“We hear stomping feet, things fly off the shelf, people talking. But this isn’t a scary haunted house at all,” Randa says nonchalantly.

Surprisingly, the LeJeunes’ acceptance of this unexplained activity isn’t unusual, according to Des Moines-area REALTOR® Doug Burnett of Keller Williams Realty. In fact, if they decide to sell the house, the ethereal residents might not be a detriment.

“I’ve had buyers who find haunted houses charming,” says Burnett, adding that in some states you must disclose any “material defect” in a house.

“Ghosts and spirits could qualify under that label,” he says, “so we always disclose what we refer to as a ‘stigmatized house.’ But laws vary from state to state.”

So how do you know if your house is haunted by ghosts and what can you do about it? George Matthis, co-founder and president of the National Society of Paranormal Investigation and Research, weighs in on the topic.

HouseLogic: How common are true haunted houses?

Matthis: A true haunted house isn’t all that common. A lot of people may believe their houses are haunted based on things they’ve perceived are going on.

We’ve noticed a rise in people contacting us that seems to correlate with all the paranormal-related television shows that are on now. The awareness of the paranormal is elevated, so more people may want to know if something is really going on in their home, but that doesn’t equate to an increase in true haunted houses.

HouseLogic: What causes a spirit to stick around a house?

Matthis: Let me emphasize all of this is theory. No one really knows the answers behind the reasons why something attaches to a particular house. It may have been the last residence of an individual who is so attached they don’t want to leave. Or, there may be an object they have an attachment to. In a lot of cases, it’s not a house the spirit is attached to, but a person.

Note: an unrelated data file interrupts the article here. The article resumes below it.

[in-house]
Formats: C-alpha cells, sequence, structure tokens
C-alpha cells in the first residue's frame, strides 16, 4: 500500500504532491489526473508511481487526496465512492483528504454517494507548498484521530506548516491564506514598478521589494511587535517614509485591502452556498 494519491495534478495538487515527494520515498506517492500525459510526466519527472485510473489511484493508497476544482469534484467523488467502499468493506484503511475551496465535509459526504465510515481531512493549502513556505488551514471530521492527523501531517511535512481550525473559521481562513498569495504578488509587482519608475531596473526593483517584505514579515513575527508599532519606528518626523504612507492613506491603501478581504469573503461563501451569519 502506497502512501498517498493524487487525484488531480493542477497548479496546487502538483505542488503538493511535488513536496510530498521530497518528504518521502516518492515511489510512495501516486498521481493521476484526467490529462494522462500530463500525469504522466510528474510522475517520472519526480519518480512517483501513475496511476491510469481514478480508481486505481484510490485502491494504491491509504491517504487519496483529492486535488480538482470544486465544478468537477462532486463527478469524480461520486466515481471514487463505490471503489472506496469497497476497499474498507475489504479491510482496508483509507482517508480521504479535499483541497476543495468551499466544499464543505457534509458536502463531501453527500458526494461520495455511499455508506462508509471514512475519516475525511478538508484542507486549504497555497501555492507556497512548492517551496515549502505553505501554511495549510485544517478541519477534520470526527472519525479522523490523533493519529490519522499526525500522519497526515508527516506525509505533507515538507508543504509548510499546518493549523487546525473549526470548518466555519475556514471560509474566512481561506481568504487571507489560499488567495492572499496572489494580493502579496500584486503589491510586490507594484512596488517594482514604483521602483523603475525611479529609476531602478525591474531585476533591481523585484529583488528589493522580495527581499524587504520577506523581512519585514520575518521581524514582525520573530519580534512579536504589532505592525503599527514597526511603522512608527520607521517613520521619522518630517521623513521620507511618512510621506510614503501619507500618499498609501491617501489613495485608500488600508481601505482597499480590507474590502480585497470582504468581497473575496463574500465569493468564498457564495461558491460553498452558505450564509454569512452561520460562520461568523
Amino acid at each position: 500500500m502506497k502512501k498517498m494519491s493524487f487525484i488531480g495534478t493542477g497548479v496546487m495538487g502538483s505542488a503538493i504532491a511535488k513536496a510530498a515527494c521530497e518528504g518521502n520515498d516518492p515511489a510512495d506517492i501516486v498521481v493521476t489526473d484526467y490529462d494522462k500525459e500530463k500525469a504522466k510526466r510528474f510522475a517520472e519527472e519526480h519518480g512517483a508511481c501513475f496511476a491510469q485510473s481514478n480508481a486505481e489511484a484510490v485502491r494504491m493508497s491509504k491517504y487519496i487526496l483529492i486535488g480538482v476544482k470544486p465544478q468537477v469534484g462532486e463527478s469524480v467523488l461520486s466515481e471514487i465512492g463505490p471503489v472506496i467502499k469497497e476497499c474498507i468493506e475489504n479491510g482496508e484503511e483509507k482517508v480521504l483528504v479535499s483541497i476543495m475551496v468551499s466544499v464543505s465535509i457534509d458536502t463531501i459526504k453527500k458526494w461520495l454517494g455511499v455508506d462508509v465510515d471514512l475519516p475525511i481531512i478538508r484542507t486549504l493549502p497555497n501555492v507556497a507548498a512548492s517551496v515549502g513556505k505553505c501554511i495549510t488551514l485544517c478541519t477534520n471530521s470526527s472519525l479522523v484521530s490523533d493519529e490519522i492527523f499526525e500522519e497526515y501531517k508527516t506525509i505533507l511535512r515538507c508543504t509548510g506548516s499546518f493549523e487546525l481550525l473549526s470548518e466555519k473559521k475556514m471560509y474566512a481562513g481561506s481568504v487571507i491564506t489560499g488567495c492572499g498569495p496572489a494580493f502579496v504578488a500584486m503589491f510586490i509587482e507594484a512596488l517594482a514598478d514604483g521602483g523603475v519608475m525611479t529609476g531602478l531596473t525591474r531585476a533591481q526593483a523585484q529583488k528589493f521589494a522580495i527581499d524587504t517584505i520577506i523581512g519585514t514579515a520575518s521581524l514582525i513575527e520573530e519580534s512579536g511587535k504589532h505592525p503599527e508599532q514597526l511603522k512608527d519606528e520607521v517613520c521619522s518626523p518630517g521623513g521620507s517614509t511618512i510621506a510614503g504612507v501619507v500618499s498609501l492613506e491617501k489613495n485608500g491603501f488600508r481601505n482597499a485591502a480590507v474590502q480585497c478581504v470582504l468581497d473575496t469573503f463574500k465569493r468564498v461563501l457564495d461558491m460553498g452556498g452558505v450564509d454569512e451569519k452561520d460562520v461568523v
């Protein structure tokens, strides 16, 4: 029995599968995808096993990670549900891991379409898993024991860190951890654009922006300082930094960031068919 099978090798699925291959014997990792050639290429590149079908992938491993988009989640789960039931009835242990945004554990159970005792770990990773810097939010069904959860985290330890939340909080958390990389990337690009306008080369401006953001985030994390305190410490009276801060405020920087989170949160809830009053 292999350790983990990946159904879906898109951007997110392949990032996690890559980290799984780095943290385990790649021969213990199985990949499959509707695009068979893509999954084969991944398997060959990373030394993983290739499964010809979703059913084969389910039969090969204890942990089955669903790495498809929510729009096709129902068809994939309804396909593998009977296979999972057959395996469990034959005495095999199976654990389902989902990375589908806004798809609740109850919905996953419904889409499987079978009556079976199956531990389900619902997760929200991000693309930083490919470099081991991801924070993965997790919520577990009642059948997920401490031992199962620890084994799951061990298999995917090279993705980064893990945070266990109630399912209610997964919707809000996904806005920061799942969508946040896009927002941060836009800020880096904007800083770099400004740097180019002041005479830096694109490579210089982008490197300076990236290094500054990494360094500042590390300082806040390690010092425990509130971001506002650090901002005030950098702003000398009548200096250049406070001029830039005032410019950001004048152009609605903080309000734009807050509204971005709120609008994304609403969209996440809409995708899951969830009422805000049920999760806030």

A pre-investigation interview may reveal that the home owner had similar activity at a previous residence, while the former residents of the current home in question reported no activity.

HL: How do I know if my house is haunted?

Matthis: Typical reports we get range from seeing shadows, being awakened at night by something hovering over or leaning over the bed, and hearing voices and knocking on walls, ceilings, and floors. Sometimes lights turn on and off by themselves, or objects are moved around. People may even see objects being moved. Many of these things are seen and heard at the same time every night, such as 2 a.m.

All of this assumes that you believe this stuff. If you don’t believe, it’s less likely your mind will play tricks on you.

HL: Does remodeling rattle ghosts?


Matthis: There is a theory that disturbing a structure results in increased paranormal activity. That is partially substantiated by reports from home owners and construction workers of additional noises, items being moved, and sightings of possible apparitions in the areas being renovated.

HL: What should I do if I encounter a spirit? Should I introduce myself?